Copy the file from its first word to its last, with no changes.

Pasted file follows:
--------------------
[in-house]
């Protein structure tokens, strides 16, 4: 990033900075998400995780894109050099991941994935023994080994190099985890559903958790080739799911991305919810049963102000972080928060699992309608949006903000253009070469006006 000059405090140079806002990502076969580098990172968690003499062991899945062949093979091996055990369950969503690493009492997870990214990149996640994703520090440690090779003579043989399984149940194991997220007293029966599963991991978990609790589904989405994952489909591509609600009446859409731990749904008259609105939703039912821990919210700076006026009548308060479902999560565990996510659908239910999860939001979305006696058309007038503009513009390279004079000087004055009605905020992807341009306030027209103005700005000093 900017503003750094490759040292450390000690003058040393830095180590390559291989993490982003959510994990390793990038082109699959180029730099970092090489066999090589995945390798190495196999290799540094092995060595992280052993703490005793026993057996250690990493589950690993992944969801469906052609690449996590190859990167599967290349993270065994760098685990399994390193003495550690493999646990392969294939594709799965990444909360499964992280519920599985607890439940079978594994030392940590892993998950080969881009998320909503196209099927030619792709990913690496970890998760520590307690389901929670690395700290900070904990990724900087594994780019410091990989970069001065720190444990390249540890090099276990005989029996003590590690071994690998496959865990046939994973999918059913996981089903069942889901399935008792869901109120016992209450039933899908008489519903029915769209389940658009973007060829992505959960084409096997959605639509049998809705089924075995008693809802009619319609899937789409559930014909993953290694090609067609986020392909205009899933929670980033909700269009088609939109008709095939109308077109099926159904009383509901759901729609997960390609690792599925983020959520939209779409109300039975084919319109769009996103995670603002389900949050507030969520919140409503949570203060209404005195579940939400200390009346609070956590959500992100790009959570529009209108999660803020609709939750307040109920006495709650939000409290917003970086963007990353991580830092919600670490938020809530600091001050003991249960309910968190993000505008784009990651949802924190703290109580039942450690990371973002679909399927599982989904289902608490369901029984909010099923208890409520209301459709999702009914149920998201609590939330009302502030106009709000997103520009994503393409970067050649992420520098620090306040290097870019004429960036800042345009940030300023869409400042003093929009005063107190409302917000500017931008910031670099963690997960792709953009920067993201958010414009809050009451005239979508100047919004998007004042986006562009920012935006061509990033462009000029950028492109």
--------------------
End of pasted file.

[in-house]
């Protein structure tokens, strides 16, 4: 990033900075998400995780894109050099991941994935023994080994190099985890559903958790080739799911991305919810049963102000972080928060699992309608949006903000253009070469006006 000059405090140079806002990502076969580098990172968690003499062991899945062949093979091996055990369950969503690493009492997870990214990149996640994703520090440690090779003579043989399984149940194991997220007293029966599963991991978990609790589904989405994952489909591509609600009446859409731990749904008259609105939703039912821990919210700076006026009548308060479902999560565990996510659908239910999860939001979305006696058309007038503009513009390279004079000087004055009605905020992807341009306030027209103005700005000093 900017503003750094490759040292450390000690003058040393830095180590390559291989993490982003959510994990390793990038082109699959180029730099970092090489066999090589995945390798190495196999290799540094092995060595992280052993703490005793026993057996250690990493589950690993992944969801469906052609690449996590190859990167599967290349993270065994760098685990399994390193003495550690493999646990392969294939594709799965990444909360499964992280519920599985607890439940079978594994030392940590892993998950080969881009998320909503196209099927030619792709990913690496970890998760520590307690389901929670690395700290900070904990990724900087594994780019410091990989970069001065720190444990390249540890090099276990005989029996003590590690071994690998496959865990046939994973999918059913996981089903069942889901399935008792869901109120016992209450039933899908008489519903029915769209389940658009973007060829992505959960084409096997959605639509049998809705089924075995008693809802009619319609899937789409559930014909993953290694090609067609986020392909205009899933929670980033909700269009088609939109008709095939109308077109099926159904009383509901759901729609997960390609690792599925983020959520939209779409109300039975084919319109769009996103995670603002389900949050507030969520919140409503949570203060209404005195579940939400200390009346609070956590959500992100790009959570529009209108999660803020609709939750307040109920006495709650939000409290917003970086963007990353991580830092919600670490938020809530600091001050003991249960309910968190993000505008784009990651949802924190703290109580039942450690990371973002679909399927599982989904289902608490369901029984909010099923208890409520209301459709999702009914149920998201609590939330009302502030106009709000997103520009994503393409970067050649992420520098620090306040290097870019004429960036800042345009940030300023869409400042003093929009005063107190409302917000500017931008910031670099963690997960792709953009920067993201958010414009809050009451005239979508100047919004998007004042986006562009920012935006061509990033462009000029950028492109």